Enchantment Orson Scott Card Quick: what's the story of Sleeping Beauty? No wait, that's Snow White! Try again.
Guts: Advertising from the Inside Out John Lyons  
Dr. Zhivago Boris Pasternak This is the only Russian novel I've read that actually takes place DURING the revolution and it was a very interesting perspective. The funny thing about this book for me is that I owned a copy that I bought for a college Russian Lit class but never read. Now, did I not read it because it ended up not being assigned? Or because I was actually supposed to read it and just skipped it completely? I have seriously no idea which.
Kaaterskill Falls Allegra Goodman  
Skin Game Caroline Kettlewell Wow. This is an *excellent* book.
And Then She Found Me Elinor Lipman  
Children of the Mind Orson Scott Card  
The Torah J, E, P, D, and R Finally! Since last Simchat Torah, I read one portion a week, just like God intended... though how come I'm done and it's not Simchat Torah again yet? Of course, now I'm going back and looking at all the "doublets" and inconsistencies, because of Who Wrote The Bible? (see above)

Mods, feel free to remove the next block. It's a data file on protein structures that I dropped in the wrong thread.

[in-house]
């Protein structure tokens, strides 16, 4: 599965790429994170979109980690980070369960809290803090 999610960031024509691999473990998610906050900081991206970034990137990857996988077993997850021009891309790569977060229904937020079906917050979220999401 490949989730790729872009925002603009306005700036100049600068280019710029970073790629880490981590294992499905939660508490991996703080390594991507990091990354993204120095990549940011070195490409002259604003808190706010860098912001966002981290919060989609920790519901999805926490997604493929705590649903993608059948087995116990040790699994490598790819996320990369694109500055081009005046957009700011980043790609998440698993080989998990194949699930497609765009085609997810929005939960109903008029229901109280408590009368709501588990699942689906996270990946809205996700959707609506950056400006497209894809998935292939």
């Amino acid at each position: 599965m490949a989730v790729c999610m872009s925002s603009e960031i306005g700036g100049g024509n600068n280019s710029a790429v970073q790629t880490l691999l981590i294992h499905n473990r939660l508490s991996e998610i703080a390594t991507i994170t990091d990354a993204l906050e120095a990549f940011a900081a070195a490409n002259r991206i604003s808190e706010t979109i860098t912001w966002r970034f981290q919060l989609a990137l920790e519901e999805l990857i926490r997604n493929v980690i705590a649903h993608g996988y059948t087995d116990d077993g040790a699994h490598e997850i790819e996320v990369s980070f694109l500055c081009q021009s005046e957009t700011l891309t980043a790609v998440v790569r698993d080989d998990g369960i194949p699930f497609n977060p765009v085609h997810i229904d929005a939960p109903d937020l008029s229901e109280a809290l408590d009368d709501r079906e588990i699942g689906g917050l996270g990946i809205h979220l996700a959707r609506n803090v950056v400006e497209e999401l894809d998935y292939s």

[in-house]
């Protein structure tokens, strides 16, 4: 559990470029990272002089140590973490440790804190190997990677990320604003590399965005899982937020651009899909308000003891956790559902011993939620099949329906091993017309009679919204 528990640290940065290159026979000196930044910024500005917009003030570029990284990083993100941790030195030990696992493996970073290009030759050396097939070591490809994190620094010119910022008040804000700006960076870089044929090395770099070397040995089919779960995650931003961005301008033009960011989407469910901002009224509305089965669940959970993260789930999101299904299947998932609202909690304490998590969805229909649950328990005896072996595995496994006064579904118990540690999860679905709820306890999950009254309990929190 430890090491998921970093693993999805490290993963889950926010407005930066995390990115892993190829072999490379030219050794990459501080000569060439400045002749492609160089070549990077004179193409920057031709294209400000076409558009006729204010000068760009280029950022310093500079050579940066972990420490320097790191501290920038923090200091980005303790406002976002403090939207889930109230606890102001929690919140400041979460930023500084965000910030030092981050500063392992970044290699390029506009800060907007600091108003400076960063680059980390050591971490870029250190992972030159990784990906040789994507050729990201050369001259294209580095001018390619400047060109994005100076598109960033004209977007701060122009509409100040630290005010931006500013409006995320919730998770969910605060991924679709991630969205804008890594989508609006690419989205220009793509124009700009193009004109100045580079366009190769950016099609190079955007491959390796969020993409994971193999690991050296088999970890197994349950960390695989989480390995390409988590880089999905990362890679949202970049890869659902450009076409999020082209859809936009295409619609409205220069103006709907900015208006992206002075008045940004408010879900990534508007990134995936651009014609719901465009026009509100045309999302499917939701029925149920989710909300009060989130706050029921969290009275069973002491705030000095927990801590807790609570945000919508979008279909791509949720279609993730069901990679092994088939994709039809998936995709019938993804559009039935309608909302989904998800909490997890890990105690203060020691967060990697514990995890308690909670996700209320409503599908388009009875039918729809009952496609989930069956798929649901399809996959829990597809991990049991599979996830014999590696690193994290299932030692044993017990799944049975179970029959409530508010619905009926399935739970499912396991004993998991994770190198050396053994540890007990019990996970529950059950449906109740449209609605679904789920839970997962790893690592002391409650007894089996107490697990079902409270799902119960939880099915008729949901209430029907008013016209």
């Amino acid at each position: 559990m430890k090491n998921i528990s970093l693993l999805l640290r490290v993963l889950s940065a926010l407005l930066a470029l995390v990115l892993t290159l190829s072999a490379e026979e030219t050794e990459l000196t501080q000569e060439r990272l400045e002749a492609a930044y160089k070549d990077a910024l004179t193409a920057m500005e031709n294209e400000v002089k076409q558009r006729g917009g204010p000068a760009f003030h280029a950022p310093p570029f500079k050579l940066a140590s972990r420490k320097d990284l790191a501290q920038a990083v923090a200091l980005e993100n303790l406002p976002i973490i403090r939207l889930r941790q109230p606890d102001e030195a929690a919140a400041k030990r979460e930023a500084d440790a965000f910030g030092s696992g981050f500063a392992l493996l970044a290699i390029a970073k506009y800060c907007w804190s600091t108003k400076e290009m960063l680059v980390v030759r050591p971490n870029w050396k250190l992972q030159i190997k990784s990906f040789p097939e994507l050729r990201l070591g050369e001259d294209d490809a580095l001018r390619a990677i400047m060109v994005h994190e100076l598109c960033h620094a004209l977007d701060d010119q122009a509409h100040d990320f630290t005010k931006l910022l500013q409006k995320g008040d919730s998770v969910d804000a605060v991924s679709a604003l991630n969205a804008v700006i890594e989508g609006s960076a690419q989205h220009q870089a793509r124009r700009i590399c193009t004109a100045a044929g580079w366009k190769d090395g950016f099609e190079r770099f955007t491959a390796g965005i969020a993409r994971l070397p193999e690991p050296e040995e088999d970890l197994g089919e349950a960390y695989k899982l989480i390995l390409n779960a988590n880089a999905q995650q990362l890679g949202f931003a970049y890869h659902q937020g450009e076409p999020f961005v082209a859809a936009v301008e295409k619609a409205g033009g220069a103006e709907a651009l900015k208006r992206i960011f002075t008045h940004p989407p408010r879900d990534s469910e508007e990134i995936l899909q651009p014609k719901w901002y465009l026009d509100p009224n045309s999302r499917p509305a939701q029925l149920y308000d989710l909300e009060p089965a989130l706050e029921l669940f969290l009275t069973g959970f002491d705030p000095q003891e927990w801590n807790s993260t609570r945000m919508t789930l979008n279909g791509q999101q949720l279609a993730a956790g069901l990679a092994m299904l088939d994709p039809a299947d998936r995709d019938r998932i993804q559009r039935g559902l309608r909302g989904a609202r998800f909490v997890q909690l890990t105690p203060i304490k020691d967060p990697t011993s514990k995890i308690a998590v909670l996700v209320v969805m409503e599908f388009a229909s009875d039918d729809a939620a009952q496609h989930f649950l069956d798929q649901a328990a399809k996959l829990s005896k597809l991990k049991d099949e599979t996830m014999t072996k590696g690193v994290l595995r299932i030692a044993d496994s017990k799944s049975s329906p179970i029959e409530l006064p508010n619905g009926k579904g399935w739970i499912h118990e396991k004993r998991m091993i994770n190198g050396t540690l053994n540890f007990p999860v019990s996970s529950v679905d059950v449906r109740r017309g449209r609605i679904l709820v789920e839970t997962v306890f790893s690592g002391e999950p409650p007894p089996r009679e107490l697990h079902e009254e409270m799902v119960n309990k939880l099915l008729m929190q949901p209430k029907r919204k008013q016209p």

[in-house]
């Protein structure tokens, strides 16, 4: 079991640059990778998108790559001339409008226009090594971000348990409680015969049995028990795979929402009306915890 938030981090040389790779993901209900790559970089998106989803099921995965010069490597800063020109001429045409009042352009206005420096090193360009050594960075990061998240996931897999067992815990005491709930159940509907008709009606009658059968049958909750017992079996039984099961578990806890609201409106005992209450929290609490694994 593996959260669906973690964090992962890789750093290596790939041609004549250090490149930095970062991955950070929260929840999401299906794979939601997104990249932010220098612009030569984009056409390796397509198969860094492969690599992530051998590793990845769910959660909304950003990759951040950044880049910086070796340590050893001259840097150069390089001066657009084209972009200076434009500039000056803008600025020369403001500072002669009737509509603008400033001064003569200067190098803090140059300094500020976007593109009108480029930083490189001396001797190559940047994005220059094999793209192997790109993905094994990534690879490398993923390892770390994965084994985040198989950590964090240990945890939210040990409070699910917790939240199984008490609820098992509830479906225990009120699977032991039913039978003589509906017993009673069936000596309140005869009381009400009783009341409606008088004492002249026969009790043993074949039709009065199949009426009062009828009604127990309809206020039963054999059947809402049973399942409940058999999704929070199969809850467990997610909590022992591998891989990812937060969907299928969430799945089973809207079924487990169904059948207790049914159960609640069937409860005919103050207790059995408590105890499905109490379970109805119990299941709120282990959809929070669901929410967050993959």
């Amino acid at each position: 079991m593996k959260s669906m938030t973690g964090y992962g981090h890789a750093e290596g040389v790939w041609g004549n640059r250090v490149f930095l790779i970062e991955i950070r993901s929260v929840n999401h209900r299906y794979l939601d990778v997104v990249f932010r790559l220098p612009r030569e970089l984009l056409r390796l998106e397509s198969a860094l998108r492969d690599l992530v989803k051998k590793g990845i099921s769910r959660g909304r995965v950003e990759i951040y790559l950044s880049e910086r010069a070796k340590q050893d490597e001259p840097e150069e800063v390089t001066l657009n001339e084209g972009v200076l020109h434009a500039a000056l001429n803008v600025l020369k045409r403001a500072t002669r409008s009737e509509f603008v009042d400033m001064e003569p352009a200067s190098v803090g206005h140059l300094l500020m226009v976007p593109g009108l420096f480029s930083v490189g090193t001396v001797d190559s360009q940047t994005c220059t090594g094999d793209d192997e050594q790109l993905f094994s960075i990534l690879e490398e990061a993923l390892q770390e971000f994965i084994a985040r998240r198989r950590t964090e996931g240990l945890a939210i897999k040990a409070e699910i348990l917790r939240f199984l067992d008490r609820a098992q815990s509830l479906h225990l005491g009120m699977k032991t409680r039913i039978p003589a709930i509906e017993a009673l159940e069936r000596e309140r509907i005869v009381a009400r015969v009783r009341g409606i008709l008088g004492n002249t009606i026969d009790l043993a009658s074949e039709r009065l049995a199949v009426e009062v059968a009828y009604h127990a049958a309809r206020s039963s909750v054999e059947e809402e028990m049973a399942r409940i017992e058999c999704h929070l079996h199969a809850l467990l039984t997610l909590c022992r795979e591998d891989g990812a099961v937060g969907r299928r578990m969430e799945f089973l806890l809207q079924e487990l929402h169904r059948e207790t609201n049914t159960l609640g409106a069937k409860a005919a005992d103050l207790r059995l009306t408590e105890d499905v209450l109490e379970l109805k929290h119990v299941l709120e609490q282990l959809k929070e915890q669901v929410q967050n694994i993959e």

The Odd Todd Handbook: Hard Times, Soft Couch Odd Todd, of course I love his movies at so I had to cough up the mon-ay to buy his silly book.
Thirty Seconds Michael J Arlen   More in the advertising series - a light look at the filming of the one of the first of the AT&T "Reach out and touch someone" commercials. Well-timed on account of their re-launching of this theme!
The Amazing Adventures of Kavalier & Clay Michael Chabon   This book was great. Truly.
Tough Questions Jews Ask: A Young Adult's Guide to Building a Jewish Life Rabbi Ed Feinstein who recently came to Congregation Beth Elohim in Acton, MA (where I teach Israeli dance), to talk to the students. He was a great speaker, very animated and interesting, and I thought he gave the students a lot of good stuff to think about. His goal is to stress the goodness of asking questions and looking for answers, not the questions or the answers themselves, and I think he did a nice job of it, as well as a nice job showing what useful answers to some tough questions might look like.